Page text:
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‘I’m Not Leaving’: A Q+A with Carl Wilkens, an American in Rwanda during the Genocide

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‘I’m Not Leaving’: A Q+A with Carl Wilkens, an American in Rwanda during the Genocide

Posted by Meghan Higginbotham on July 11, 2012

‘I’m Not Leaving’: A Q+A with Carl Wilkens, an American in Rwanda during the Genocide

From June 20 through July 31, the Enough Project’s Darfur Dream Team Sister Schools Program is featuring I’m Not Leaving, by Carl Wilkens, as a suggested reading in our Summer Service Challenge. The Summer Service Challenge is an opportunity for students, teachers, and community members in the United States to learn about, raise awareness of, and take action in honor of refugees worldwide.

Carl Wilkens, director of World Outside My Shoes, is the only American citizen who stayed in Rwanda during the 1994 genocide. Throughout the 100-day massacre of 800,000 Tutsis and moderate Hutus, Carl not only stayed in Rwanda to protect friends in his home, but also took actions and risks to protect the lives of hundreds of others. I’m Not Leaving is a collection of Wilkens’ stories chronicling his experience during the genocide and is largely based on cassette tapes and letters he recorded and wrote for his family—his wife and three young children who left Rwanda for Burundi and then Kenya—during that time. The Enough Project interviewed Carl Wilkens about his recently published book I’m Not Leaving and his continued global efforts to encourage activism, particularly among youth, for human rights.

To tell the complete story of the 1994 genocide in Rwanda is impossible. Some parts of the story have already been told, and there are still many parts to be told. This book is an attempt to give the world a look at the people living in Kigali during this extraordinarily brutal and violent time, a look through the eyes of a young American who was living there with his wife and small children – a look through my eyes.

While the stories written here happened during the genocide, this book is not about genocide. It is about choices people made, actions people took, courage people showed, and sacrifices people gave in the face of genocide.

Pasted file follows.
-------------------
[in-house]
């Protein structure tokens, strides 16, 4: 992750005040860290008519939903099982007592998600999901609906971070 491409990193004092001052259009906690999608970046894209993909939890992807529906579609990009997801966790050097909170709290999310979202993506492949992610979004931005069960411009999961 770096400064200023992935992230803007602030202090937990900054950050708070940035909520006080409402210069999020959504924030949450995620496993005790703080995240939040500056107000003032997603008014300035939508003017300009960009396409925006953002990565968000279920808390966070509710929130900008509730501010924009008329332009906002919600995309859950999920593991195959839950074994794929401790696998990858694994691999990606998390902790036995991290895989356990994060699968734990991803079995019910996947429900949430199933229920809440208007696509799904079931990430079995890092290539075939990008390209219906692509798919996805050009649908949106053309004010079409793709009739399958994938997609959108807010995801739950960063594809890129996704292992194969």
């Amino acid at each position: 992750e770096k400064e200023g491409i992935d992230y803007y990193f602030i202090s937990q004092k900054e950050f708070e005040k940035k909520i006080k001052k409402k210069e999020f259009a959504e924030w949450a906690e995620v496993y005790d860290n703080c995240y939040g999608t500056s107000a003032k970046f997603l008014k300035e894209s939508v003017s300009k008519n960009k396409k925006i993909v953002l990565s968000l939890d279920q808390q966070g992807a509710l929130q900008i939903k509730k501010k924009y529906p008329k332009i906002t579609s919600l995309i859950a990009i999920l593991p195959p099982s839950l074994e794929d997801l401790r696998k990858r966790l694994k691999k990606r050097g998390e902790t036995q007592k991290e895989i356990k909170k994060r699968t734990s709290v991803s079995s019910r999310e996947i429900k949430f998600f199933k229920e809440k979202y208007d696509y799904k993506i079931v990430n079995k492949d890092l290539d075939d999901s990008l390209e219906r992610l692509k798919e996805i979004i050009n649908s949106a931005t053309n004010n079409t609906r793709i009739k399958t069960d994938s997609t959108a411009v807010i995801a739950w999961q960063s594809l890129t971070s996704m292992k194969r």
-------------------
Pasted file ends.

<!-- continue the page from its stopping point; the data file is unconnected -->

-Carl Wilkens in I’m Not Leaving

Throughout your book, you mention the power of relationships and working together. How did your relationships in Rwanda help keep you alive, or threaten your safety, during the genocide?

Wilkens: Look for an ally. In every crisis look for an ally. For me, allies often came in the form of unexpected people—anyone from members of a killing squad helping to transport the orphans’ belongings to leaders of the genocide co-operating to stop a massacre. If we don't believe that the ability to make one good choice lives in every single person, no matter what terrible things they may have done, we very well might dismiss some of our most effective allies.

You often refer to the power of stories, and how this power helped you in multiple dangerous situations throughout the genocide. Did your appreciation for stories inspire your book? What else inspired you to share and publish your story?

Wilkens: I've always loved stories, but writing this book was driven by request from students, genocide educators, and genocide survivors. Its completion has also brought a great relief now that the stories are in writing and available to share with a wider audience. As one of a handful of foreign witnesses to the genocide in Rwanda, I'm extremely grounded in my belief that everyone should know what happened, and more importantly, that it could have been stopped.

You now tour the globe year-round, sharing your incredible story with thousands of youth and other groups and helping them to tell their own stories. What makes storytelling so important for the human rights movement? 

Wilkens: There is no doubt in my mind that stories inspire service and service empowers stories. Stories move us in ways that nothing else can; but knowing and sharing stories is not enough. We have to do something in response: service. If we aren’t moved to service by the stories we hear and share, something wonderful begins to shrivel up inside of us. And without stories, our service often becomes meaningless, cold, ineffective drudgery.

What do you hope readers, especially youth, will take away from reading I’m Not Leaving and learning about your experience?  

Wilkens: We are not defined by what we don't have, but instead by what we do with whatever we do have. Anybody could do what my wife and I did! It's about choices, relationships, and the discovery that stories are the most powerful weapon we own. My hope is that these stories will connect in a way that will move each of us deeper in our commitment to end genocide

To order a copy of I’m Not Leaving, please visit:

Inspired to read I’m Not Leaving? By doing so, you can earn up to 95 points in Darfur Dream Team Sister Schools Program’s Summer Service Challenge. Sign up to participate in the SSC today!

Photo: Carl Wilkens